So why get in such a lava over all of this, well not only did Australians pay way over barrier than what they should like in the Two Airline Policy days, but In that it also made Australia a very expensive country to visit, it is far enough away from prime travel markets as it is, but this was keeping arrivals at far lower levels than they should have been and certainly for years and years this has cost Australian Tourism millions and millions in lost revenue to give Qantas a few extra bucks in the bank, in fact Qantas should apologise for its behaviour and give the Australian Traveller a better deal to make up for all its callousness and greed.

Qantas finally only when forced has the Airline has finally dropped its prices from Aus$ 2000 + to around $1200.00 return to counter V Australia’s prices to date of average $1199.00,(both include taxes) that is in some cases a $850.00 drop (or Profit which ever way you look at it), that is a big drop by any Airline standards, but the benefits for the country will now certainly be apparent, but is it a little too late, today with the economic crisis going at full speed the Americans don’t anymore have the spare cash to pop downunder, one benefit though is the exchange rate is well balanced in the USofA’s favour making Australia an excellent value destination, and it almost always tops the most “I want to go there” lists, But for Australians its a bugger of a bad deal, offset only by the cheaper fare.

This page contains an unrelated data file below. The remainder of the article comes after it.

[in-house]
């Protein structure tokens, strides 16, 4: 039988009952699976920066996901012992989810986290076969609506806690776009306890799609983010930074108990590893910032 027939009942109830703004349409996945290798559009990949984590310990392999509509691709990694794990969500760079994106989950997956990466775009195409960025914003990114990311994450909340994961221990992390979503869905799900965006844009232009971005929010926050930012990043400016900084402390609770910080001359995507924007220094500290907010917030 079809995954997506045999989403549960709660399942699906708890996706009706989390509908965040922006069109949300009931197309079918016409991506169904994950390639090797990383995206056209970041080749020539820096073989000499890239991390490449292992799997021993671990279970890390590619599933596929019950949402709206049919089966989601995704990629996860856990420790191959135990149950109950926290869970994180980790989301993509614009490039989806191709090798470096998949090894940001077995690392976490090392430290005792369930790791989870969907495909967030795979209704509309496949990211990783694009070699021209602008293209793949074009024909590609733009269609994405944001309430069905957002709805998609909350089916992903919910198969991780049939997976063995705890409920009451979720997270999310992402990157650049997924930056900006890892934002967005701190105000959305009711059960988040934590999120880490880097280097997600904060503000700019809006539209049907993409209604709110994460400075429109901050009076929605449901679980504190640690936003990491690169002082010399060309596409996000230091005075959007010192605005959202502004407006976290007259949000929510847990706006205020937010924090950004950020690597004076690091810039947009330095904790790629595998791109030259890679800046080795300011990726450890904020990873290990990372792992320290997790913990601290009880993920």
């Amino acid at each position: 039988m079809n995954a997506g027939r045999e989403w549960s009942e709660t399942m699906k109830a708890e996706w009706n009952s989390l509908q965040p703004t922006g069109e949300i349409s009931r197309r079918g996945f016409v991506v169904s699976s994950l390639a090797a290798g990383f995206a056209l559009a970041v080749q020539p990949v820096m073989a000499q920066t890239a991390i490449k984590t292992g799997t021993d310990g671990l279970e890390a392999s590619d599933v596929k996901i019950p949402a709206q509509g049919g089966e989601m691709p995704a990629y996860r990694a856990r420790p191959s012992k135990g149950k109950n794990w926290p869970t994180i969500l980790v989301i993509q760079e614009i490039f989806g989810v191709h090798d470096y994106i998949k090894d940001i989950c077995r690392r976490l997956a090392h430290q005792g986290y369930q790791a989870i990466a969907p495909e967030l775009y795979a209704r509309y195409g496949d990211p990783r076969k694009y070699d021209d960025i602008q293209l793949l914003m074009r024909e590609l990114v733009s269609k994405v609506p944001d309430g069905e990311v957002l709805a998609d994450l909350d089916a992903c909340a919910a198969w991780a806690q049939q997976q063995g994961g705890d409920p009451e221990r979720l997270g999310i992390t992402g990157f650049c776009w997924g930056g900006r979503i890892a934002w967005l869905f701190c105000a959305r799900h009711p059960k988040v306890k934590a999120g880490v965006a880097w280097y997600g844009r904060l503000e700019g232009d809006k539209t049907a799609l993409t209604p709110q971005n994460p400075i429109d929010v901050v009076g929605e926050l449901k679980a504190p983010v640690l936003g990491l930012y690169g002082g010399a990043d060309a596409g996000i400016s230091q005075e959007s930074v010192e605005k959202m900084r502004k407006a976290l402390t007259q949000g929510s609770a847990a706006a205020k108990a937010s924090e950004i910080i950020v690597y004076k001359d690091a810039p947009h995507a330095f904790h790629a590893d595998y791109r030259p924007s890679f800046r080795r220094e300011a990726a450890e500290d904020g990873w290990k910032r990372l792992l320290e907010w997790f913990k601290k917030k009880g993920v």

Qantas has another problem is the 777’s V Australia is using is very competitive on the routes, only the newly minted A380 Airbus’s came just in time to save the day in efficiency and high load factors, Virgin’s product is usually very good too, there are always accolades on their service and the niceys they throw around, if Qantas only had their 747.400’s still running the line, Qantas would have had a small disaster on their hands, old equipment, old service, expensive to run over the same distance, the Airline would have lost money on every takeoff from Mascot if they had matched the new prices, the only saving grace would have been lower fuel costs, but even that would have helped V Australia more than Qantas..

LA – Sydney is first on the 27th February, Followed by LA-Brisbane April 8th, LA-Melbourne Follows in September, worse for Qantas is the Sydney – Johannesburg SA routes have also been applied for, another cash cow gone, so is all of this fair to Qantas?

The answer is no, they should have rationalised the routes years ago, they have to do it now because they simply have too, if the fares had been fair there would have been no competition needed to show the discrepancy of the high fares people have been paying, Qantas will of course state this or that reason of why the fare were slated so high, but the real reason is two fold, inefficient equipment and good profit, now they will be well behind the ball mostly on the Aus-SA route, with the Boeing 787 coming in sometime in the never never.

There is no doubt it will be a tough year for the boys at Mascot, but for everyone else and mostly for the country it should give V Australia a helping hand in doing something Qantas should have done years ago, give the country and its tourism industry a fair go price wise to one of the worlds largest travel markets, so …good onya mate!